While convicted pedophile Jeffrey Epstein may be dead, his victims are still very much alive, and they are now fighting back in court and demanding compensation for being kept in the dark while Epstein was given his infamous sweetheart deal.
The women who filed a landmark lawsuit attempting to hold the US government accountable for giving Jeffrey Epstein an incredibly light plea deal, are now pushing for an appeals court to hear their case.
Courtney Wild is just one of dozens of women who have come forward to give a name and a face to the horrific story of a sex trafficking ring that has implicated presidents, politicians, professors, and modeling agents alike.
But a federal judge in Florida ruled last month that—while the government violated the victims’ rights by failing to notify them about the deal—they still were not entitled to compensation from the Justice Department. And because Epstein died in August, the plea deal will not be overturned.
In his ruling, US District Judge Kenneth Marra wrote that the victims “may take solace, however, in the fact that this litigation has brought national attention to the Crime Victims’ Rights Act and the importance of victims in the criminal justice system.”
In a new petition filed by Courtney Wild, she calls on an appeals court to overturn the ruling, and she uses her real name—rather than Jane Doe—because she says she believes it is “the best way to encourage other sexual assault victims to step forward.”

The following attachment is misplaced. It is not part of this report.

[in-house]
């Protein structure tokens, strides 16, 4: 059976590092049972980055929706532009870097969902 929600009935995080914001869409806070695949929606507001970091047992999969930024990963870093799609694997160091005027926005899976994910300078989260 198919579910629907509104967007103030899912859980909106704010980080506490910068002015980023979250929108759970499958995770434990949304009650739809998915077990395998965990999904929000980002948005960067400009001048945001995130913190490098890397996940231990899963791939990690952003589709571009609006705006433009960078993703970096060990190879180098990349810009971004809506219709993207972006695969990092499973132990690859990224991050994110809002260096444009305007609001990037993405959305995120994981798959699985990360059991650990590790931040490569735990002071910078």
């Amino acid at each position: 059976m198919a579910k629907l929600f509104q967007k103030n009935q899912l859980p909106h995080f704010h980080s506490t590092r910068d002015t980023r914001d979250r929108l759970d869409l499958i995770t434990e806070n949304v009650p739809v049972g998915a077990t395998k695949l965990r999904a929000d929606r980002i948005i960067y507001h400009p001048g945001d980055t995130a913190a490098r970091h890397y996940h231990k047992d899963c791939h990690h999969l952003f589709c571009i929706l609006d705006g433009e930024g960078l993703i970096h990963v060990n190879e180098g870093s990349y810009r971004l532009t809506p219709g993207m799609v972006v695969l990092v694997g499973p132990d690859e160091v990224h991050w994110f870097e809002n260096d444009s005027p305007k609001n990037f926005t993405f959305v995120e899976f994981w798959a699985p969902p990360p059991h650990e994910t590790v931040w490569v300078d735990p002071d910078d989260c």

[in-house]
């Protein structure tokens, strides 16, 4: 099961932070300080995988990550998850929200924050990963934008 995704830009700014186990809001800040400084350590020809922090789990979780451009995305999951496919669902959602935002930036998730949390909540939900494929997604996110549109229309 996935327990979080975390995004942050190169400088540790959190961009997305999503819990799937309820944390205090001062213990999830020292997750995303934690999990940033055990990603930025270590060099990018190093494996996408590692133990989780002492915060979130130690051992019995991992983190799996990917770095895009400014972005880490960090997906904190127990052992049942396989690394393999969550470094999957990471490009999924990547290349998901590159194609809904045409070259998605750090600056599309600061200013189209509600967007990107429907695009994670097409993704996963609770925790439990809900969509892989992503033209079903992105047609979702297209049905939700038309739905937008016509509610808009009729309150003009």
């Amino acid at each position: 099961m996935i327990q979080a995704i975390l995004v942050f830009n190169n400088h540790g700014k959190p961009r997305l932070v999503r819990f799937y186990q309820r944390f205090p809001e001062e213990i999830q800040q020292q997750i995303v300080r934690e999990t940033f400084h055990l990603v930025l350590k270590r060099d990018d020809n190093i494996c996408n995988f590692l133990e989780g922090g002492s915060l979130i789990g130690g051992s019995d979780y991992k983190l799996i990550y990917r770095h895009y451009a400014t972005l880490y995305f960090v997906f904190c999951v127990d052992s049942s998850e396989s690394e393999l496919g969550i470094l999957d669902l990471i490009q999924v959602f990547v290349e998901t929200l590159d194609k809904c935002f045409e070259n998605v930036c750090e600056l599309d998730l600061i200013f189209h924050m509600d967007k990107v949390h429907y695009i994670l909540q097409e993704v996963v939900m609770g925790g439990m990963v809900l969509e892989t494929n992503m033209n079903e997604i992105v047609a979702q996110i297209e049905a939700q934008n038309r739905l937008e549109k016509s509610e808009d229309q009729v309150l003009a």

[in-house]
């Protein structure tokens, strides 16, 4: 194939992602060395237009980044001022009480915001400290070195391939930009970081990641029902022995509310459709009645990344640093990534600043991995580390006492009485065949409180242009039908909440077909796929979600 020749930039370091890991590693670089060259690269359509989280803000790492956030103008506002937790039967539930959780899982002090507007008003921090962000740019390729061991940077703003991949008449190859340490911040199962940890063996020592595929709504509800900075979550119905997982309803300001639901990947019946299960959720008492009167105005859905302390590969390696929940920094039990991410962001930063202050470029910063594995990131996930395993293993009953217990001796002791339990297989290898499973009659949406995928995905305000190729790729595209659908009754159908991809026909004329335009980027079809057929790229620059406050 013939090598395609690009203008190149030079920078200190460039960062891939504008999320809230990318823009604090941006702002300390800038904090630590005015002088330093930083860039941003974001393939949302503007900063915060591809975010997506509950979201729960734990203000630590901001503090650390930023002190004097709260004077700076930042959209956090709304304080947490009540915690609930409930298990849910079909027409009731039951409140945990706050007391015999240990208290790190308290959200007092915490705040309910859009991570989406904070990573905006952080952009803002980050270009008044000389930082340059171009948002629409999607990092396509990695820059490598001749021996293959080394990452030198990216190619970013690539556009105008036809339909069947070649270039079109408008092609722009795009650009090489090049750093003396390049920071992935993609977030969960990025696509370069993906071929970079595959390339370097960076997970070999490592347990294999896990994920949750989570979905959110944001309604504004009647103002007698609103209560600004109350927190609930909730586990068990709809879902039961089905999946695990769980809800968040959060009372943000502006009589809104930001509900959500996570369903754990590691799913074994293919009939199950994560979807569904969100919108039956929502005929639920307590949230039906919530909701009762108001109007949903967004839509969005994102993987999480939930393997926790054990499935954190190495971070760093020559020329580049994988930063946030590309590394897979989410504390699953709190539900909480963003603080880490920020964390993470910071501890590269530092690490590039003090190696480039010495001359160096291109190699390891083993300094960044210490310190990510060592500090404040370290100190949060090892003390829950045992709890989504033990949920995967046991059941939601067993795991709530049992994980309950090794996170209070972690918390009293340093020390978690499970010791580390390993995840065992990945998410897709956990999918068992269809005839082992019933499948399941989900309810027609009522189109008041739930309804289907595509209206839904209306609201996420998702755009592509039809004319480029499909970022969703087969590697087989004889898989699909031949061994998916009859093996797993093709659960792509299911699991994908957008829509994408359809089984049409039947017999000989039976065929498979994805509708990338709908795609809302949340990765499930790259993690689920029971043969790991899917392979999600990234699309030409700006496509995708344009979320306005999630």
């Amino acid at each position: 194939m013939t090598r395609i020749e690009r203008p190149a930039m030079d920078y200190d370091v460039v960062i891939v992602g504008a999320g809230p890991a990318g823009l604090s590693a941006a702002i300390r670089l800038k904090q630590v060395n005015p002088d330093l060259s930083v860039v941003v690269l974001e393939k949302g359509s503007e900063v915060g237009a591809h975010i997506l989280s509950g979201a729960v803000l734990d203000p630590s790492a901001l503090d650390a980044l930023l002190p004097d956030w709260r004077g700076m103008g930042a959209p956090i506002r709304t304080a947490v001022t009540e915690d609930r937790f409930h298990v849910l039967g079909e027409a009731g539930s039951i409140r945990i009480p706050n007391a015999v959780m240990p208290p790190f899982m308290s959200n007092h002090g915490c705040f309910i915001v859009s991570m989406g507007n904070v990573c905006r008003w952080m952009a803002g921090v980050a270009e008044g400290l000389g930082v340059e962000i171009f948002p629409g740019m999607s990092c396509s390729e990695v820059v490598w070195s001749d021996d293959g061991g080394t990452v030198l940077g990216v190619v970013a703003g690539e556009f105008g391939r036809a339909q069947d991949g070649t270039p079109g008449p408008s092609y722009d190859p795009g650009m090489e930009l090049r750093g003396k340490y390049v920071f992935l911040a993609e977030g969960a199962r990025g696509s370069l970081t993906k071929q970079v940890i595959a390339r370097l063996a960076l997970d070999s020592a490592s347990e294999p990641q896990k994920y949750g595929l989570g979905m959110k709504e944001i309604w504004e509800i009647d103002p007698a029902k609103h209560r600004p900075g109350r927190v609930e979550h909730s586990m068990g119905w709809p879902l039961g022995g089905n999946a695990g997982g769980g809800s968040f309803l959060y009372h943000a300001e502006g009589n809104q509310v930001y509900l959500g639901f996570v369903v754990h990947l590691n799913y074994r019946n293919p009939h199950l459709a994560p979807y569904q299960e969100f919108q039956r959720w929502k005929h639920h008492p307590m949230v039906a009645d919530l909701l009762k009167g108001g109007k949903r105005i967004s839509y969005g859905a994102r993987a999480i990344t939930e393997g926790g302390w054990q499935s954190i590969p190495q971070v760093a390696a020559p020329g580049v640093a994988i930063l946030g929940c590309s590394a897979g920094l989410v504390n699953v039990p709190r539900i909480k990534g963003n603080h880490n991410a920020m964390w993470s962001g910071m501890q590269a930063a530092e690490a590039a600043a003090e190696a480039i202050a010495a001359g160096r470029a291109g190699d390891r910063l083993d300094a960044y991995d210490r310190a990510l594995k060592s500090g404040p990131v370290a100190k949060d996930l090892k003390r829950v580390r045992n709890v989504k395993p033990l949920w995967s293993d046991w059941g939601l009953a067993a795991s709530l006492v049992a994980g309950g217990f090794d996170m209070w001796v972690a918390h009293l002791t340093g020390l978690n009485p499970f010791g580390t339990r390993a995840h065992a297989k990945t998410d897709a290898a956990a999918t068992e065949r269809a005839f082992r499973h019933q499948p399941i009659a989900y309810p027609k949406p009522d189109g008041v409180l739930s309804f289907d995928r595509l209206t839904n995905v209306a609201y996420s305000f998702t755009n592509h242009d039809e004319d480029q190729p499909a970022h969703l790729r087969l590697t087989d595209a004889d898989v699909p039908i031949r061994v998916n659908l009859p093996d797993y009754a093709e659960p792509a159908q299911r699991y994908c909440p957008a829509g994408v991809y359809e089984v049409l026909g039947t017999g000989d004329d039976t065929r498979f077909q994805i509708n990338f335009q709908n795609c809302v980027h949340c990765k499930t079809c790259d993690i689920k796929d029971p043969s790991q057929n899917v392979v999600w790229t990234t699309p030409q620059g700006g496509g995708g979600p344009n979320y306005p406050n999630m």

In the filing, her lawyer argues that the district court’s ruling should be overturned because it turns the Crime Victims’ Rights Act into a hollow promise for victims.
By refusing to overturn Epstein’s plea deal—not only did Judge Marra protect the convicted pedophile, he also protected all of Epstein’s connections who were covered by the non-prosecution agreement he signed.
Women like Ghislaine Maxwell, Sarah Kellen and Lesley Groff are named in lawsuits filed by multiple victims as co-conspirators who helped Epstein groom his victims.
In the latest filing, Wild calls for the sections of the non-prosecution agreement that protect Epstein’s co-conspirators to be thrown out. Her petition also requests a court hearing for Epstein’s victims, where they can share stories of how he preyed on them. And it calls on the government to release the important documents it has withheld in this case.
Now it remains to be seen how the appeals court will respond, and if dozens of women who claim they faced years of abuse when they were children at the hands of Epstein and members of his inner circle, will finally get justice.